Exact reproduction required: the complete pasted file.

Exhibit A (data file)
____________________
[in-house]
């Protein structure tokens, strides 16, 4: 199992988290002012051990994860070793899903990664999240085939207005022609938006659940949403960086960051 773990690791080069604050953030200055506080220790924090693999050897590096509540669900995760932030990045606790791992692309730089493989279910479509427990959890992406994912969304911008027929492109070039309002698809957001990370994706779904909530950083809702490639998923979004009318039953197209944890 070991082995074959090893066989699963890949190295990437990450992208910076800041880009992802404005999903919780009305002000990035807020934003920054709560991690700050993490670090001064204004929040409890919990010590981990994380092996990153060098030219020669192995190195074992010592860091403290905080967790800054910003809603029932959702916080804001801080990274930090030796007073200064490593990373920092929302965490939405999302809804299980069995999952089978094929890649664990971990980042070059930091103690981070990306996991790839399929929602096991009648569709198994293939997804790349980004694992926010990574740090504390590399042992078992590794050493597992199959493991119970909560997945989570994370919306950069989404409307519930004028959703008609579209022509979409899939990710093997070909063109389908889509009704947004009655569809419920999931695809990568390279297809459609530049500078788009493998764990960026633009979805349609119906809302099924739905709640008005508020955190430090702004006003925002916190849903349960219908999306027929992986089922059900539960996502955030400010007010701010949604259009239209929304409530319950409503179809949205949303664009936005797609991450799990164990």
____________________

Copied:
[in-house]
């Protein structure tokens, strides 16, 4: 199992988290002012051990994860070793899903990664999240085939207005022609938006659940949403960086960051 773990690791080069604050953030200055506080220790924090693999050897590096509540669900995760932030990045606790791992692309730089493989279910479509427990959890992406994912969304911008027929492109070039309002698809957001990370994706779904909530950083809702490639998923979004009318039953197209944890 070991082995074959090893066989699963890949190295990437990450992208910076800041880009992802404005999903919780009305002000990035807020934003920054709560991690700050993490670090001064204004929040409890919990010590981990994380092996990153060098030219020669192995190195074992010592860091403290905080967790800054910003809603029932959702916080804001801080990274930090030796007073200064490593990373920092929302965490939405999302809804299980069995999952089978094929890649664990971990980042070059930091103690981070990306996991790839399929929602096991009648569709198994293939997804790349980004694992926010990574740090504390590399042992078992590794050493597992199959493991119970909560997945989570994370919306950069989404409307519930004028959703008609579209022509979409899939990710093997070909063109389908889509009704947004009655569809419920999931695809990568390279297809459609530049500078788009493998764990960026633009979805349609119906809302099924739905709640008005508020955190430090702004006003925002916190849903349960219908999306027929992986089922059900539960996502955030400010007010701010949604259009239209929304409530319950409503179809949205949303664009936005797609991450799990164990």